Top 5 most-read stories: Churches double down on accepting LGBTQ+ community; skier collision prompts legal battle |

Top 5 most-read stories: Churches double down on accepting LGBTQ+ community; skier collision prompts legal battle

Staff Report

We’ve rounded up the top five most-read stories on from last week.

1.) Roaring Fork Valley Methodist churches double down on affirming the LGBTQ+ community

The United Methodist Church’s first openly-lesbian bishop, Karen Oliveto, came to speak at Aspen Chapel on Sunday to kick off Gay Ski Week, which made for a small yet seismic ripple in a wider theological paradigm within the United Methodist Church.

In recent years, churches in the United Methodist denomination have been leaving in droves due to an ideological schism that was in part catalyzed by differing views on same-sex unions and the acceptance LGBTQ+ clergy, according to United Methodist News.

By 2022, it was reported that 2,003 churches in the United States had officially left the organization. In Texas alone, more than 400 churches had left the organization — a “max exodus” consistent with other Southern states, including Florida, North Carolina, Alabama, Louisiana, Georgia, Arkansas, according to Politico.

Kristen Mohammadi

2.) Evidence of Cloud Nine alcohol consumption at center of skier suit over Aspen Highlands collision

A legal battle over the admission of evidence indicating a man drank alcohol before he collided with another skier is playing out in a lawsuit that casts the spotlight on skiing after partying at Cloud Nine Bistro at Aspen Highlands. 

Following 90 minutes of oral arguments among lawyers on Thursday, Pitkin County District Judge Chris Seldin delivered three rulings in Daniel Leahy’s civil lawsuit that alleges Dean Katamanin’s inebriation led to a violent skier collision nearly three years ago. Both men are from Illinois but did not know of each other until after the crash. 

A jury trial is scheduled to run Oct. 9-19. The jury panel would comprise six members and two alternates, according to court documents.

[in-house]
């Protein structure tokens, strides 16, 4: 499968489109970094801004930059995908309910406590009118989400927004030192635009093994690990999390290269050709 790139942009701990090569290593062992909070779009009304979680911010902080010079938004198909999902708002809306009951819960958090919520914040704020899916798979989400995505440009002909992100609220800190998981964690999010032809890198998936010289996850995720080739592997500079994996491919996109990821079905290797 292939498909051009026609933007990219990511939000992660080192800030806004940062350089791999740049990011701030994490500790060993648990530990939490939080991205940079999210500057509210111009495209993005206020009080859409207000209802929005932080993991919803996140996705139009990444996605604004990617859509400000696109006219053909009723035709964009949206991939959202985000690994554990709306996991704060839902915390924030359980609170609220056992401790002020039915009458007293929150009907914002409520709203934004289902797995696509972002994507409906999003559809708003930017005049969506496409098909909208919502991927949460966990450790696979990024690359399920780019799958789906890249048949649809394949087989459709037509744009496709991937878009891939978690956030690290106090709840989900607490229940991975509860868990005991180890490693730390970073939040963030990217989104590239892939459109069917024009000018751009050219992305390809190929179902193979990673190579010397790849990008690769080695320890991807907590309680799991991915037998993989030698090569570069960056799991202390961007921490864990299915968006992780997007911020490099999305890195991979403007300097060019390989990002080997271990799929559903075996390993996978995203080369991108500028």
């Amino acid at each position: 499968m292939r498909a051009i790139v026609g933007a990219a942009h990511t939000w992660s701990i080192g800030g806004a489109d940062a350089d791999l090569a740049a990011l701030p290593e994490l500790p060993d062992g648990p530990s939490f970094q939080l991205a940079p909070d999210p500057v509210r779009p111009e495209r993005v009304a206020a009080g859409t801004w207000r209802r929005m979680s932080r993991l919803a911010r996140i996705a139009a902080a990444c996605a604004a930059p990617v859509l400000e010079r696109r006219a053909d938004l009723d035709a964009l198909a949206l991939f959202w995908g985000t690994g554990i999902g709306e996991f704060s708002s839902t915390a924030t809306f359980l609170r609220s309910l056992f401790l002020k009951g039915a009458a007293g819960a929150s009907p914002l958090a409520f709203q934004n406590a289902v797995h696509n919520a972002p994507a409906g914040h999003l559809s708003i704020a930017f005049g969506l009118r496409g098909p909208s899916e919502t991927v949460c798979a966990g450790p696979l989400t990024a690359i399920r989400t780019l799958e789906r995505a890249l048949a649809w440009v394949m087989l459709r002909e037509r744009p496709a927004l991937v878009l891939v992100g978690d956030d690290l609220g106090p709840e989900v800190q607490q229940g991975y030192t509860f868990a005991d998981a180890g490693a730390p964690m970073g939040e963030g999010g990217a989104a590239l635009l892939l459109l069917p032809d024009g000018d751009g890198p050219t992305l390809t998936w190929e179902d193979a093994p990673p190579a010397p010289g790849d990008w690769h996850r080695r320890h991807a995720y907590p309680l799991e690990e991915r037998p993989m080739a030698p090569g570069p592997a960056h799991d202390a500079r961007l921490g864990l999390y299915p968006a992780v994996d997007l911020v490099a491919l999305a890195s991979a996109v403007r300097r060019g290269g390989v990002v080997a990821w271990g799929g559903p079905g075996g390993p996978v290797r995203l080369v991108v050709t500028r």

Rick Carroll

3.) Remembering the late Dave Turner, retired lawyer turned ski instructor

An outdoor enthusiast, avid climber, ski buddy, and mountain man are some of the many ways family, friends, and loved ones will remember Buttermilk ski instructor Dave Turner.

“He was a kind person who brought happiness to a lot of people,” said his daughter Stephanie Turner.

Dave, 70, of Basalt, died Jan. 5 after a skiing accident at Aspen Highlands on Jan. 3.

Audrey Ryan

4.) Aspen Skiing Co. rebrands hospitality division

Three years ago, Aspen Skiing Co. introduced its hospitality division, The Little Nell Hotel Group. Today, the group has been rebranded as Aspen Hospitality to reflect the scale and breadth of this growing division, Skico officials said.

The company is expanding The Little Nell and Limelight Hotel brands, which are currently located in mountain-resort communities, into new urban and resort communities. Aspen Hospitality is bolstered by the Aspen Snowmass brand, which brings decades of experience operating in the ski and hospitality industries.

In tandem, Alinio Azevedo has been promoted to chief executive officer of Aspen Hospitality, from his most recent leadership role as managing director and chief operating officer for the company. Azevedo specializes in the development, financing, operation and asset management of the hotels and clubs that make up Aspen Hospitality’s portfolio.

— Staff Report

5.) Aspen Skiing Co. urges Pitkin County commissioners to pursue more employee housing, ban natural gas in new buildings

Denser housing projects for employees and banning natural gas in new buildings highlighted the suggestions Aspen Skiing Co. executives offered Pitkin County commissioners this week during what was Mike Kaplan’s final visit with the board as the company’s CEO and president.

Their advice was solicited by Commissioner Kelly McNicholas Kury, who asked Skico leadership to “tell us where you would like us to prioritize and be bolder on policy matters that align with the goals Aspen Skiing Co. is pursuing, as well.” 

Skico obliged, urging commissioners at Tuesday’s work session to take on “unpopular positions” they said are fundamental to community sustainability and progress and also address climate change. Employee housing topped their list. 

Rick Carroll

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